It’s twelve months exactly today since Heather Heyer was murdered in the leafy, historic streets of her home town, Charlottesville, VA, by James Alex Fields Jr., a neo-Nazi who had travelled all the way from Ohio to join the first ‘Unite the Right’ rally. Nazi Pride might be a better description of the event. His murder trial is due to begin in November.
At the time of last year’s tragedy, I wrote a piece entitled Hate is not a political opinion, which you can read here.
Prior to his trial, we don’t know a great deal about Fields, but – given that he rammed his car into a crowd of counter-protesters – it’s safe to assume that he was not happy that large numbers of people had turned out on the streets of Charlottesville to make clear that neo-Nazi hate was not welcome there. Tragically, one of them never went home again.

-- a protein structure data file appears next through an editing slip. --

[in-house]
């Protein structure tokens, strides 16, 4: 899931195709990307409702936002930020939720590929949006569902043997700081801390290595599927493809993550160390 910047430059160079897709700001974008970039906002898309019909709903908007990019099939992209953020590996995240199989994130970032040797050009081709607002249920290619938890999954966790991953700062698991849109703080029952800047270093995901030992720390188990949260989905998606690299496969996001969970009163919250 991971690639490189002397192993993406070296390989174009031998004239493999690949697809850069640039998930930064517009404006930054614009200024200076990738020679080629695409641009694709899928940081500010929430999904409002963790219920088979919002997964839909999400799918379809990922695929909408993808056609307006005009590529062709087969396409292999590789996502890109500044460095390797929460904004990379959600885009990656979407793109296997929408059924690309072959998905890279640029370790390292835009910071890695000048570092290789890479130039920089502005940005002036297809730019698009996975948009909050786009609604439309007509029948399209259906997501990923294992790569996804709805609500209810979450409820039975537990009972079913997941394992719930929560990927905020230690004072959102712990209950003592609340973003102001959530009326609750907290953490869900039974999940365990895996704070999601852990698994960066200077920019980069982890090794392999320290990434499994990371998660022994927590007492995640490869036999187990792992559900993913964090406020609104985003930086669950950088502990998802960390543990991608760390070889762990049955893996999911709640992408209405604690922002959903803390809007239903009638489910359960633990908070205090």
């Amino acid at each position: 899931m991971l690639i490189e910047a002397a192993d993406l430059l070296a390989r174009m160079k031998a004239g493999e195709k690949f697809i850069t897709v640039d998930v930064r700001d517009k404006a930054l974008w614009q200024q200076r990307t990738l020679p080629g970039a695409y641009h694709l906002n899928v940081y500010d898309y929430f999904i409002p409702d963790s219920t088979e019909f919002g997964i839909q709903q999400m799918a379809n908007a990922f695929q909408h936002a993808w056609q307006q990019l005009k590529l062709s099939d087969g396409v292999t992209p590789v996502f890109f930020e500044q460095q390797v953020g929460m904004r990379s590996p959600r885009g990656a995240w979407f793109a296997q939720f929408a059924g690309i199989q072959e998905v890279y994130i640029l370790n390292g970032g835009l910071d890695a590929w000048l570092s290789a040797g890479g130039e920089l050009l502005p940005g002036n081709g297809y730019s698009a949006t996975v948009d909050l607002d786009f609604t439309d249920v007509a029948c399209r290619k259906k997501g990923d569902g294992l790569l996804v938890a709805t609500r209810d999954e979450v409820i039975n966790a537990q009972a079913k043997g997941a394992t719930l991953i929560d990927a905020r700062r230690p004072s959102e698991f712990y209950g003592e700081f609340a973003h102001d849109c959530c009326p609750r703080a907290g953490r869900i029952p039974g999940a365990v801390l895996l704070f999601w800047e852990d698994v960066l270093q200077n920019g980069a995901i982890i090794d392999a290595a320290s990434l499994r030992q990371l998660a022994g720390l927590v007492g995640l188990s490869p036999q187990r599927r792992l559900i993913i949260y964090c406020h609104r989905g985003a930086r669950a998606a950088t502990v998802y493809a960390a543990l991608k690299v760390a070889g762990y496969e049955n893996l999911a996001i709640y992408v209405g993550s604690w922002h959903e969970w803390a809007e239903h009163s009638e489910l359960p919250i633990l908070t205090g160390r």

Today, having been refused a license to march again in Charlottesville because of the risk of more violence, Unite the Right II is taking place here in DC. In the intervening year, there have been many and varied debates about the growing visibility of the far-right, most of which have generated more heat than light. For me, the most shocking part of the debate has not been that POTUS 45 has been revealed to be a neo-Nazi sympathiser (no surprise there), but that so many Americans feel that nothing can be done about it.